Please join us on Tuesday, November 17th to hear Peter M. Narins, Ph.D., Distinguished Research Professor (Departments of Integrative Biology & Physiology, and Ecology & Evolutionary Biology Center for Tropical Research, UCLA) present on The Puerto Rican Coqui: An exemplary model for acoustic communication in noise.
The November 17th meeting will be hosted by Tom Kaytt (Bruel & Kjaer) through Microsoft Teams. Please note that you do not have to have a Teams account to attend. Just click the link!
– Tom & Alana
Date: Tuesday, November 17th, 2020
Time: 7:30-8:30 PM PST Meeting; 8:30-9:00 PM PST Q&A
Speaker: Dr. Peter M. Narins, Departments of Integrative Biology & Physiology,
and Ecology & Evolutionary Biology, UCLA
Topic: The Puerto Rican Coqui: An exemplary model for acoustic communication in noise.
Meeting Link: Click Here
Phone Dial-in: 1-323-8139622
Conference ID: 969 828 45#
In this talk, I shall discuss the responses of the Puerto Rican Coqui to playbacks of acoustic stimuli and what we can learn from them. For example, presenting high-level, periodic tones to vocalizing males in their natural habitat results in a clear shift in their calling pattern in that they avoid acoustic overlap with the playback stimulus. In addition, in response to aperiodic interfering tones, males of this species initiate their calls in the gaps between the interfering tones more often than would be expected by chance alone. The Coqui also have a remarkable ability to shift their call timing in response to small intensity shifts in the background noise. Moreover, these animals exhibit several novel adaptations to reduce the potentially deleterious effects of their high-intensity calls on their own auditory system. Clearly this species represents a remarkable model for understanding acoustic communication in high levels of background noise and deserves widespread conservation efforts (Support: UCLA Acad. Sen. grants).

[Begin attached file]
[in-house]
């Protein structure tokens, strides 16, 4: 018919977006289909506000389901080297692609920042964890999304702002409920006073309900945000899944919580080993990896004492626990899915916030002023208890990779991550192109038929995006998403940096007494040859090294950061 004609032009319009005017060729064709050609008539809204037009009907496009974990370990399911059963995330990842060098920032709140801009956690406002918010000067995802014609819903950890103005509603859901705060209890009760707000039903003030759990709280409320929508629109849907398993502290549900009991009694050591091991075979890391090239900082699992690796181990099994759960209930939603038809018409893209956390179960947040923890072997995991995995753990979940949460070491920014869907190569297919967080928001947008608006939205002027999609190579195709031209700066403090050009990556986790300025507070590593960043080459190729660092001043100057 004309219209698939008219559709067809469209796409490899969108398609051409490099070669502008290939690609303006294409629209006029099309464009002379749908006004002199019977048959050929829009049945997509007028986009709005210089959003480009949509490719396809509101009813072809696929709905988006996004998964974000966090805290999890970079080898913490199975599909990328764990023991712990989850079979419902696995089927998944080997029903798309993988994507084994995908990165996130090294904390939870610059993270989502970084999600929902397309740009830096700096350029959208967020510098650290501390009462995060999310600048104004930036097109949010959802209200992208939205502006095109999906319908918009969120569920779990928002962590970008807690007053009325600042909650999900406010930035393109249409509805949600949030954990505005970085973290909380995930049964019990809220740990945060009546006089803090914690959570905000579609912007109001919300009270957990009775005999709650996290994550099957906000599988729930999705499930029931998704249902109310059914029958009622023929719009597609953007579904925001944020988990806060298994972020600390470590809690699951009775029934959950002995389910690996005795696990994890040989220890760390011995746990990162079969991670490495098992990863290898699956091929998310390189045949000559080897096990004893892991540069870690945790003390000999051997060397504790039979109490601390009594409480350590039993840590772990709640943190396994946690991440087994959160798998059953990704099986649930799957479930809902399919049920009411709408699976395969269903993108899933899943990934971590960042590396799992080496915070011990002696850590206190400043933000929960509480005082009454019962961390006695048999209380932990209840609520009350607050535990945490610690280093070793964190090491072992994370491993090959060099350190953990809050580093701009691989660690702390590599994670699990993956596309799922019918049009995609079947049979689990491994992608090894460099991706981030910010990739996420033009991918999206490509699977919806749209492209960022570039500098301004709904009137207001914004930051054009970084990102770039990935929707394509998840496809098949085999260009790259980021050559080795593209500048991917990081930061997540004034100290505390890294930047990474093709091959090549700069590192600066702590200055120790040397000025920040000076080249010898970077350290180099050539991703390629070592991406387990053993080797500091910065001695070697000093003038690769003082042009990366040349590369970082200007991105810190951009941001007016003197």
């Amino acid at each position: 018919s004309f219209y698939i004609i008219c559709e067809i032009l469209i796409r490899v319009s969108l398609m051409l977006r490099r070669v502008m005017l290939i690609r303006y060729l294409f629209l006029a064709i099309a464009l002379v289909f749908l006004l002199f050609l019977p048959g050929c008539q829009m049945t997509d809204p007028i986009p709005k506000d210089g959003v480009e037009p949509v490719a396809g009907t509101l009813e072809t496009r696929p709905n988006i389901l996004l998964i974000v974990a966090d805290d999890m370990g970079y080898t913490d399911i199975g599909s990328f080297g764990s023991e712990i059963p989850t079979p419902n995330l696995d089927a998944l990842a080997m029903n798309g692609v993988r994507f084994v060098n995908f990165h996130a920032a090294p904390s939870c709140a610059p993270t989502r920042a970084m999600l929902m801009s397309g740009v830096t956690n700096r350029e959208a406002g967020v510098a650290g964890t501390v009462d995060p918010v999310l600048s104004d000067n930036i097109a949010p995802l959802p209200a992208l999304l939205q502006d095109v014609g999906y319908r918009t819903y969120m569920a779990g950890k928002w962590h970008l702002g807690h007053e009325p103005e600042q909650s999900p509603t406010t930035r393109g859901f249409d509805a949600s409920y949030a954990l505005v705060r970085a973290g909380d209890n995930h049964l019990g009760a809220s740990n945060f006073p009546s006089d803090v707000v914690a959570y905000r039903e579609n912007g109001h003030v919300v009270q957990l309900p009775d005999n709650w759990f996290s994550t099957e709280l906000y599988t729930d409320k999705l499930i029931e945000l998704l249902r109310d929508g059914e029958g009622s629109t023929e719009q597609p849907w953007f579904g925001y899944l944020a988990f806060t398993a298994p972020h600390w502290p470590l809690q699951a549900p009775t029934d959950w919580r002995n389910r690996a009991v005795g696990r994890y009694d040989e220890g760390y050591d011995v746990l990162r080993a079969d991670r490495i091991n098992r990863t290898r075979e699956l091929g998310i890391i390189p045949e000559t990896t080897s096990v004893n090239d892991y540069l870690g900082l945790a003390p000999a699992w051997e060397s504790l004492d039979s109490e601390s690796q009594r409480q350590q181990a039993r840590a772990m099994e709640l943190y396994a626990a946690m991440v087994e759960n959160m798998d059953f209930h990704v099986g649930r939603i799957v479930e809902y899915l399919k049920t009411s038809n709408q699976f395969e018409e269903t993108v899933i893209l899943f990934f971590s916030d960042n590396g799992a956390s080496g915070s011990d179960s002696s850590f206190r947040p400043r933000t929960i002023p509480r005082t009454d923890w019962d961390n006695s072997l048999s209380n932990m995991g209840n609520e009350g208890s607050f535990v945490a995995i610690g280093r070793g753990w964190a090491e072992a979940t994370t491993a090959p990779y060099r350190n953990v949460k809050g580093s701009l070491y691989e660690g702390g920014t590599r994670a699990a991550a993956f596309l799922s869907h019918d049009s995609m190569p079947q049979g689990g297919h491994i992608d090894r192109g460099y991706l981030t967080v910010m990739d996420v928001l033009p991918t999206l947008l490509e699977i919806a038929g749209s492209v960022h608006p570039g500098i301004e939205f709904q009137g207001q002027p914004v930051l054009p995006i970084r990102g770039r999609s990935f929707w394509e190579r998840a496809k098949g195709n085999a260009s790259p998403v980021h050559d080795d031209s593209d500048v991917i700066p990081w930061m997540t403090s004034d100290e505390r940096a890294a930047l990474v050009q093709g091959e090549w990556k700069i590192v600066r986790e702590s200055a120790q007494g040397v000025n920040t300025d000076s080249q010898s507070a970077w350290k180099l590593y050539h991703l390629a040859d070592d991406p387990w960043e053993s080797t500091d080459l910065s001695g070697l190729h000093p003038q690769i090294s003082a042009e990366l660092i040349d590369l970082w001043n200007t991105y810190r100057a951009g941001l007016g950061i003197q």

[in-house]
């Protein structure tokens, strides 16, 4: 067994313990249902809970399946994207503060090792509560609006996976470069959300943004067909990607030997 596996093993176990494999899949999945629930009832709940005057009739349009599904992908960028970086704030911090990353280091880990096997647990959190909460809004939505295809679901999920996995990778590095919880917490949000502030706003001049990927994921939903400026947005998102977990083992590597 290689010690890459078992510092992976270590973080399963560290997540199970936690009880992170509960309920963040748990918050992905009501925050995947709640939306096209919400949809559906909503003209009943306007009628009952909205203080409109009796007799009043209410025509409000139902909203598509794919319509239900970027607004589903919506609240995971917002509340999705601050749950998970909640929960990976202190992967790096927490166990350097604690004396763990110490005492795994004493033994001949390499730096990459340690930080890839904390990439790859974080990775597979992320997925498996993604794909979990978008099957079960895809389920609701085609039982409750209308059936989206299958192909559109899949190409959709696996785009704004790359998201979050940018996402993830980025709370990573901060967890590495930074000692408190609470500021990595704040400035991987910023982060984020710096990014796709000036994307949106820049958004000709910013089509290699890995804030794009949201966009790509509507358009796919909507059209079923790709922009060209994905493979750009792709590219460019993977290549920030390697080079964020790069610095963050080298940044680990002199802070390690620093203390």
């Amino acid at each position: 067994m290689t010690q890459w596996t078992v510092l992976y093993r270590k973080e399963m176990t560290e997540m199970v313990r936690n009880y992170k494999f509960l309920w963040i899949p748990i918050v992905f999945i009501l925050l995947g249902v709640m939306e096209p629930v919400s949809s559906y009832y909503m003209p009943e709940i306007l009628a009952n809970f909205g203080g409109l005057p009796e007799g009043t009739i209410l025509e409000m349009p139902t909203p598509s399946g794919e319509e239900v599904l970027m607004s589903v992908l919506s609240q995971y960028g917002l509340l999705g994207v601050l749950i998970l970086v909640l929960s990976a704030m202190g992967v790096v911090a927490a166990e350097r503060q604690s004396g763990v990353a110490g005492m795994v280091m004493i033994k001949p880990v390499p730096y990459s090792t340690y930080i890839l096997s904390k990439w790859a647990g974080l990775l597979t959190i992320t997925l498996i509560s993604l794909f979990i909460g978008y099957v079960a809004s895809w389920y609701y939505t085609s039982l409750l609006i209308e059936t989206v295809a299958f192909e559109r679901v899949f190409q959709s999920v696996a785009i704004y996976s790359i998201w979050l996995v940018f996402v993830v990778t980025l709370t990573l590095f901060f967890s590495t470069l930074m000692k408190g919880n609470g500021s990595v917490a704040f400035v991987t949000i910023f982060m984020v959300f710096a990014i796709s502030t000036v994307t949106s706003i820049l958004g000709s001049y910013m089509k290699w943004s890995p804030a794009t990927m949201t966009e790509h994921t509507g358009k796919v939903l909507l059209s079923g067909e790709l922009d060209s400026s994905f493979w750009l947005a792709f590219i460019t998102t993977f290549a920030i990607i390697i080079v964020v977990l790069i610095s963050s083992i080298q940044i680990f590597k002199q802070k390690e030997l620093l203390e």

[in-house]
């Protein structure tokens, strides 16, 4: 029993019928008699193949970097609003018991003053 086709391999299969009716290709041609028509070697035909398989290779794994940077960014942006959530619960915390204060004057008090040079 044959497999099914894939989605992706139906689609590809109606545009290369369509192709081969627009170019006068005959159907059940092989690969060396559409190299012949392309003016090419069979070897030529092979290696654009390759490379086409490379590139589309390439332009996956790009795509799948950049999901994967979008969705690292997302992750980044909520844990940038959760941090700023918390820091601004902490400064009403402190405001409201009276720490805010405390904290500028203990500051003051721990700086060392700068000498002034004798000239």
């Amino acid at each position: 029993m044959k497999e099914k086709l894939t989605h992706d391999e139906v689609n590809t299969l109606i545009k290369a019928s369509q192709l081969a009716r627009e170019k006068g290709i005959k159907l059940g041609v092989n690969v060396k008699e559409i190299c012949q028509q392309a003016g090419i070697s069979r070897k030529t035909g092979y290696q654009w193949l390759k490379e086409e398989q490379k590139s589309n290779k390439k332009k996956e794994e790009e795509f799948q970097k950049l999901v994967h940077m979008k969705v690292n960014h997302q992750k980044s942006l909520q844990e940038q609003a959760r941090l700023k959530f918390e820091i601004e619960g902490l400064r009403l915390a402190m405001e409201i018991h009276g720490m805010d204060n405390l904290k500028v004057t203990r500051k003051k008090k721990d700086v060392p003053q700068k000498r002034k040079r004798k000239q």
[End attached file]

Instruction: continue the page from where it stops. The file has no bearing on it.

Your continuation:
At the cornerstone of Peter’s major scientific contributions is the application of principles from engineering to the study of hearing. Using anuran amphibians (frogs and toads) as his primary experimental model, he pioneered a research strategy that integrated an analysis of the mechanics and physiology of hearing in the well-controlled laboratory setting with elegantly-designed field experiments in the acoustically-messy and complex real world environments in which animals actually have to hear, listen, and act. By this approach, he showed definitively what was once considered to be a “simple” ear is actually quite complex and reveals many surprises.
Dr. Peter M. Narins received his B.S. and Master’s in Electrical Engineering from Cornell University. After volunteering for three years with the Peace Corps in Chile, he returned to Cornell to earn his Ph.D. in Neurobiology and Behavior under the supervision of Robert R. Capranica. He then moved to the University of Keele for a postdoctoral fellowship to learn mammalian auditory physiology with Edward F. Evans, and later returned to the United States to join the faculty at UCLA, where he rapidly rose through the ranks to become Distinguished Research Professor of Integrative Biology & Physiology and of Ecology & Evolutionary Biology.
Peter’s numerous honors and awards include election to the rank of Fellow of the John Simon Guggenheim Foundation and four scientific societies — the Acoustical Society of America, the Animal Behavior Society, the American Association for the Advancement of Science, and the International Society for Neuroethology. He has been named a Grass Fellow at Woods Hole, and has also been the recipient of a Senior Scientist Award from the Alexander von Humboldt Foundation and an Award from the Fulbright Scholar Program. In 2019, Dr. Narins received the Association for Research in Otolaryngology Award of Merit.
Los Angeles Chapter Corporate Members
Brüel & Kjær
Channel Islands Acoustics
McKay Conant Hoover, Inc.
Menlo Scientific Acoustics, Inc.